Despite widespread adoption of a few important features, though, competing trucks are fairly unique. For example, in many other types of equipment you find the same Cummins or Cat engines used in several brands. But each of the seven pairs of trucks in the 35- and 40-ton classes is powered by a unique diesel engine. Engines from Case/Iveco, Detroit Diesel, Komatsu, Mercedes Benz, Volvo, Scania, and Cat are represented. Case and Terex use the same Cummins models in their 25- and 30-ton trucks, but at different horsepower ratings.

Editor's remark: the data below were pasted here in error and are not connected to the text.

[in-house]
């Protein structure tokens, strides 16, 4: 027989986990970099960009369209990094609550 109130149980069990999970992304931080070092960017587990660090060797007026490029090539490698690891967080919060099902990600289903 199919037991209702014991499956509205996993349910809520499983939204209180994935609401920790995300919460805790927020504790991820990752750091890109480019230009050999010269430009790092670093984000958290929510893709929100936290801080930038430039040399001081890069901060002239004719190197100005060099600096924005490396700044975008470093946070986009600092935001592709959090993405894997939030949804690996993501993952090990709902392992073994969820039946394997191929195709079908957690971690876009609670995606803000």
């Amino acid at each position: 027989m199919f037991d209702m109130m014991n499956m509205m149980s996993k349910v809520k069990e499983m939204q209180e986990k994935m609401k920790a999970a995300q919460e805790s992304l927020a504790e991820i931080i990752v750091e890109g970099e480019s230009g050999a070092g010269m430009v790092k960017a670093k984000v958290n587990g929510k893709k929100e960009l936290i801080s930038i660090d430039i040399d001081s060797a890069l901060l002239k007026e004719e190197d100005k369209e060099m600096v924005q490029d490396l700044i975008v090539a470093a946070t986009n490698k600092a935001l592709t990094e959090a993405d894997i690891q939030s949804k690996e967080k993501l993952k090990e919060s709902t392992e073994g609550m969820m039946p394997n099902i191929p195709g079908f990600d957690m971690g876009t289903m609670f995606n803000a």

All the ADTs on the market run automatic transmissions, and ZF drivelines would be nearly universal among ADTs if not for the integrated manufacturers (Caterpillar, Komatsu and Volvo) building their own engines, transmissions and axles. Caterpillar and Volvo choose planetary-style transmissions for their trucks but Komatsu breaks ranks with the integrated manufacturers, claiming that its countershaft transmissions require 30 percent fewer parts.

All the manufacturers that assemble drivelines from OEM-supplied components use ZF countershaft-type gearboxes, except John Deere. Deere chooses ZF planetary-type transmissions for its 25- and 30-ton trucks and Allison World planetaries for its 35- and 40-ton trucks.